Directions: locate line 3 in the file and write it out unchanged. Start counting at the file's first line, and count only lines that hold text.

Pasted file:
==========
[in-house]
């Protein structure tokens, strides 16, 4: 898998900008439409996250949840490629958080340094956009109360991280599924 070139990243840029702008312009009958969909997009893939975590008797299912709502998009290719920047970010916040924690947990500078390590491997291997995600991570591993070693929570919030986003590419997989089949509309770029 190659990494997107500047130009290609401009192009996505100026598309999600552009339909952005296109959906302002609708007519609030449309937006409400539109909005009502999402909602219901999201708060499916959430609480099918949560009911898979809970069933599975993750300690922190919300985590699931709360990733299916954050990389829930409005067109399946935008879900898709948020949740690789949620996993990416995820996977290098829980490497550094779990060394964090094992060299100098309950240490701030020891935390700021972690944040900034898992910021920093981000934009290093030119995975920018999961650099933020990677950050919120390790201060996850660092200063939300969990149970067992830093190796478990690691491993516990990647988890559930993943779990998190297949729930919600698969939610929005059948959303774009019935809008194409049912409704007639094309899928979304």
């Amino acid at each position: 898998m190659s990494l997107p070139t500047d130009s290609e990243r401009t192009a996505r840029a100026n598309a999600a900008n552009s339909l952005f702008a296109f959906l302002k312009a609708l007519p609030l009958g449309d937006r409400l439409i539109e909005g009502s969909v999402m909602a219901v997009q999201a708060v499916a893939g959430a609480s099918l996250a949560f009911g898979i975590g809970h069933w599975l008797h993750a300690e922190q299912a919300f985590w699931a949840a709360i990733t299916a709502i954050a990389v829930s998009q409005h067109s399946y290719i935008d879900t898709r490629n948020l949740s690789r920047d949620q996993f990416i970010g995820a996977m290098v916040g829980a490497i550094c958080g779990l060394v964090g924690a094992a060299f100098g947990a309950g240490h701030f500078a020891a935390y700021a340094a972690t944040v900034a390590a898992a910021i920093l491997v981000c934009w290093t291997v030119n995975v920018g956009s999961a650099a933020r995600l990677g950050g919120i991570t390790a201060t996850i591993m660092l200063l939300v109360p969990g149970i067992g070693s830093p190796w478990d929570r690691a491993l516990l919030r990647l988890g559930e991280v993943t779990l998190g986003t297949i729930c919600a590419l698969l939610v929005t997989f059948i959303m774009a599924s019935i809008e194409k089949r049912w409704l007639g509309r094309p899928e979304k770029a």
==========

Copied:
């Amino acid at each position: 898998m190659s990494l997107p070139t500047d130009s290609e990243r401009t192009a996505r840029a100026n598309a999600a900008n552009s339909l952005f702008a296109f959906l302002k312009a609708l007519p609030l009958g449309d937006r409400l439409i539109e909005g009502s969909v999402m909602a219901v997009q999201a708060v499916a893939g959430a609480s099918l996250a949560f009911g898979i975590g809970h069933w599975l008797h993750a300690e922190q299912a919300f985590w699931a949840a709360i990733t299916a709502i954050a990389v829930s998009q409005h067109s399946y290719i935008d879900t898709r490629n948020l949740s690789r920047d949620q996993f990416i970010g995820a996977m290098v916040g829980a490497i550094c958080g779990l060394v964090g924690a094992a060299f100098g947990a309950g240490h701030f500078a020891a935390y700021a340094a972690t944040v900034a390590a898992a910021i920093l491997v981000c934009w290093t291997v030119n995975v920018g956009s999961a650099a933020r995600l990677g950050g919120i991570t390790a201060t996850i591993m660092l200063l939300v109360p969990g149970i067992g070693s830093p190796w478990d929570r690691a491993l516990l919030r990647l988890g559930e991280v993943t779990l998190g986003t297949i729930c919600a590419l698969l939610v929005t997989f059948i959303m774009a599924s019935i809008e194409k089949r049912w409704l007639g509309r094309p899928e979304k770029a």